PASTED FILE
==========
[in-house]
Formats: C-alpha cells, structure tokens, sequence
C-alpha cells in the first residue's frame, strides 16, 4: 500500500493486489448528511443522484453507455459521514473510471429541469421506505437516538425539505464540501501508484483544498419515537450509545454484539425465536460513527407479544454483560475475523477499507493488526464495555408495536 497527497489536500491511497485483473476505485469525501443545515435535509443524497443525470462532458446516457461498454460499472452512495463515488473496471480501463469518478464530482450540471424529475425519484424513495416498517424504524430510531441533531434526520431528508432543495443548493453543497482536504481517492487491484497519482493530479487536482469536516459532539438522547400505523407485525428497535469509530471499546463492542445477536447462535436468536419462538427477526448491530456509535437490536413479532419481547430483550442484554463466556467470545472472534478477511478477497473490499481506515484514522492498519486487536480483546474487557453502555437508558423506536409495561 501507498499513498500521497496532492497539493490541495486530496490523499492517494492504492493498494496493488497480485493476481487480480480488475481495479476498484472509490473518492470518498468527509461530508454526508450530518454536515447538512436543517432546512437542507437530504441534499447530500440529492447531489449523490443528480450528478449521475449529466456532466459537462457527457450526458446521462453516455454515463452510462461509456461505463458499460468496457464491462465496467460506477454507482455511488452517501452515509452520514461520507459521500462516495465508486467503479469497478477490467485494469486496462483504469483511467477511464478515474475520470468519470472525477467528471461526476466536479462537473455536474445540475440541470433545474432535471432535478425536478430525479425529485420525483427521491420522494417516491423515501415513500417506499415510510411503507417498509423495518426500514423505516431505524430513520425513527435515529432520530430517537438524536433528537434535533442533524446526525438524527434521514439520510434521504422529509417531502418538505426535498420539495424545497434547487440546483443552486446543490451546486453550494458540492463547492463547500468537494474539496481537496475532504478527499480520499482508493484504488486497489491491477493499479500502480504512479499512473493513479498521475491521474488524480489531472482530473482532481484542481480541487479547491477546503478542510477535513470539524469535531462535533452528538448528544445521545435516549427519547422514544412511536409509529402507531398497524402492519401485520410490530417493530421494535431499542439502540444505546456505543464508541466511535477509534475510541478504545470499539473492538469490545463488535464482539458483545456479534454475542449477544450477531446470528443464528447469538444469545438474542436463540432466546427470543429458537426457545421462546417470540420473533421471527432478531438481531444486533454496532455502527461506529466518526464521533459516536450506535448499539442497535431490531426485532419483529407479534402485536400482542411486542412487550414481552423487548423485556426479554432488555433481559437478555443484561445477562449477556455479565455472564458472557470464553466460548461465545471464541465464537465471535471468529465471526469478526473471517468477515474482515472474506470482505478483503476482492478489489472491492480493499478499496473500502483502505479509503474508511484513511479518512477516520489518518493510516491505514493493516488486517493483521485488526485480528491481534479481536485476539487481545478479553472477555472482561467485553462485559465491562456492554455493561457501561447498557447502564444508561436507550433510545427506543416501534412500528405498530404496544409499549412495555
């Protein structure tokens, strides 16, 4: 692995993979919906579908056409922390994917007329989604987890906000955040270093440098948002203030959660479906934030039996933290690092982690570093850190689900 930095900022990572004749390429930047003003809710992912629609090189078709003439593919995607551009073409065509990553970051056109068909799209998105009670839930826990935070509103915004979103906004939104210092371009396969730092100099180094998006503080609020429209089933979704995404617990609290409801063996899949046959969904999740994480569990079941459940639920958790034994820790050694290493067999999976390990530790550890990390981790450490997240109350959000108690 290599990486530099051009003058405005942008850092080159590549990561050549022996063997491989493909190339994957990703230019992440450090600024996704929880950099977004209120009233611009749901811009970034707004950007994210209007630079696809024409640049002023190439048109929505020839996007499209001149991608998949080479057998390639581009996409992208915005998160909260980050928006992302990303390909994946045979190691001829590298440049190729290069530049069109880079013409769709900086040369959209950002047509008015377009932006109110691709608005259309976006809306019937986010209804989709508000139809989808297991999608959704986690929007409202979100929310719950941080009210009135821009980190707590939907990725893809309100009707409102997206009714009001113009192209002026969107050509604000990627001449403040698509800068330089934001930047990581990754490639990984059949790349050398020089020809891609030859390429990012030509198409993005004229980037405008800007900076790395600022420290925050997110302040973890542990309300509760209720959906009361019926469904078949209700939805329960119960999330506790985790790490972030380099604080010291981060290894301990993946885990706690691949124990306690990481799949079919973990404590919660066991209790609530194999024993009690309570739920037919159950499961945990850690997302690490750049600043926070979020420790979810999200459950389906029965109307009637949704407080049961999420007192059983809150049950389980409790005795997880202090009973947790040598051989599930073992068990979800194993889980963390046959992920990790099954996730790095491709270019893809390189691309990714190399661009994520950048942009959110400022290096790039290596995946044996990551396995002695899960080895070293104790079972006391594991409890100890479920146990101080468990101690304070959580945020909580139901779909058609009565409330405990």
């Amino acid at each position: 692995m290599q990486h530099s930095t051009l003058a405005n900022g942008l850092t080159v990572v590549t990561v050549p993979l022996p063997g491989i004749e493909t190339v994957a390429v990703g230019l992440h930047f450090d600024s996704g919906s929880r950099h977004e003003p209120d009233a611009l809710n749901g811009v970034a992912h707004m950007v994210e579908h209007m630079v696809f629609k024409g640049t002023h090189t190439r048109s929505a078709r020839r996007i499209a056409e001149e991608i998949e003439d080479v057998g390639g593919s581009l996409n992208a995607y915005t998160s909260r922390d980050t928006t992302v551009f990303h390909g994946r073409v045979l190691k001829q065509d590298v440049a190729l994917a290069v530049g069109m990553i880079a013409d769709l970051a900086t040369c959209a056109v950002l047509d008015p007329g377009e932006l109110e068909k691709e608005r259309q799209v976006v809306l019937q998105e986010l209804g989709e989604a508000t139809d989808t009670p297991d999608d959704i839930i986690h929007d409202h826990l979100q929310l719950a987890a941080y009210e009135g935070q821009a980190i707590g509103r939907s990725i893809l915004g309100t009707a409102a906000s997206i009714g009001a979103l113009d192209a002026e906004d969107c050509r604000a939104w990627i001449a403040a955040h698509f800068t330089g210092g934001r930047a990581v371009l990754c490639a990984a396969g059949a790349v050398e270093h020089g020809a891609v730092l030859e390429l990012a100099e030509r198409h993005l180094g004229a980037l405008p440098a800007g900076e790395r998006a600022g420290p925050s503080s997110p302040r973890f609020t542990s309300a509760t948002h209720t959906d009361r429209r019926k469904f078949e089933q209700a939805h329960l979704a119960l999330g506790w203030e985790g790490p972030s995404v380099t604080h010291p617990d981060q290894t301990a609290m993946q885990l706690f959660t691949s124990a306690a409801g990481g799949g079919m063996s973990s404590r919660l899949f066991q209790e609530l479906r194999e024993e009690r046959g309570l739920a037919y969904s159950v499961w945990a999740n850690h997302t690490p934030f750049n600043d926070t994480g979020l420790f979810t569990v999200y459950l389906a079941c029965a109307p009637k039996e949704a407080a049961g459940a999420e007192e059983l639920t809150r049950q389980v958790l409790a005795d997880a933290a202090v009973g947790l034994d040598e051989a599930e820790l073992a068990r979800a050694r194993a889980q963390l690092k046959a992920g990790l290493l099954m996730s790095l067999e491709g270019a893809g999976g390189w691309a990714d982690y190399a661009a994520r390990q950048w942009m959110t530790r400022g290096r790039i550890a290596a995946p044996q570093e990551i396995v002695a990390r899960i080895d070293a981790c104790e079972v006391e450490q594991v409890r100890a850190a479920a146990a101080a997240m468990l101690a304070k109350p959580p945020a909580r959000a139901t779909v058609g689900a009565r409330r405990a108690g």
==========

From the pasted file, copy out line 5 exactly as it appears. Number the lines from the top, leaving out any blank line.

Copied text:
């Amino acid at each position: 692995m290599q990486h530099s930095t051009l003058a405005n900022g942008l850092t080159v990572v590549t990561v050549p993979l022996p063997g491989i004749e493909t190339v994957a390429v990703g230019l992440h930047f450090d600024s996704g919906s929880r950099h977004e003003p209120d009233a611009l809710n749901g811009v970034a992912h707004m950007v994210e579908h209007m630079v696809f629609k024409g640049t002023h090189t190439r048109s929505a078709r020839r996007i499209a056409e001149e991608i998949e003439d080479v057998g390639g593919s581009l996409n992208a995607y915005t998160s909260r922390d980050t928006t992302v551009f990303h390909g994946r073409v045979l190691k001829q065509d590298v440049a190729l994917a290069v530049g069109m990553i880079a013409d769709l970051a900086t040369c959209a056109v950002l047509d008015p007329g377009e932006l109110e068909k691709e608005r259309q799209v976006v809306l019937q998105e986010l209804g989709e989604a508000t139809d989808t009670p297991d999608d959704i839930i986690h929007d409202h826990l979100q929310l719950a987890a941080y009210e009135g935070q821009a980190i707590g509103r939907s990725i893809l915004g309100t009707a409102a906000s997206i009714g009001a979103l113009d192209a002026e906004d969107c050509r604000a939104w990627i001449a403040a955040h698509f800068t330089g210092g934001r930047a990581v371009l990754c490639a990984a396969g059949a790349v050398e270093h020089g020809a891609v730092l030859e390429l990012a100099e030509r198409h993005l180094g004229a980037l405008p440098a800007g900076e790395r998006a600022g420290p925050s503080s997110p302040r973890f609020t542990s309300a509760t948002h209720t959906d009361r429209r019926k469904f078949e089933q209700a939805h329960l979704a119960l999330g506790w203030e985790g790490p972030s995404v380099t604080h010291p617990d981060q290894t301990a609290m993946q885990l706690f959660t691949s124990a306690a409801g990481g799949g079919m063996s973990s404590r919660l899949f066991q209790e609530l479906r194999e024993e009690r046959g309570l739920a037919y969904s159950v499961w945990a999740n850690h997302t690490p934030f750049n600043d926070t994480g979020l420790f979810t569990v999200y459950l389906a079941c029965a109307p009637k039996e949704a407080a049961g459940a999420e007192e059983l639920t809150r049950q389980v958790l409790a005795d997880a933290a202090v009973g947790l034994d040598e051989a599930e820790l073992a068990r979800a050694r194993a889980q963390l690092k046959a992920g990790l290493l099954m996730s790095l067999e491709g270019a893809g999976g390189w691309a990714d982690y190399a661009a994520r390990q950048w942009m959110t530790r400022g290096r790039i550890a290596a995946p044996q570093e990551i396995v002695a990390r899960i080895d070293a981790c104790e079972v006391e450490q594991v409890r100890a850190a479920a146990a101080a997240m468990l101690a304070k109350p959580p945020a909580r959000a139901t779909v058609g689900a009565r409330r405990a108690g």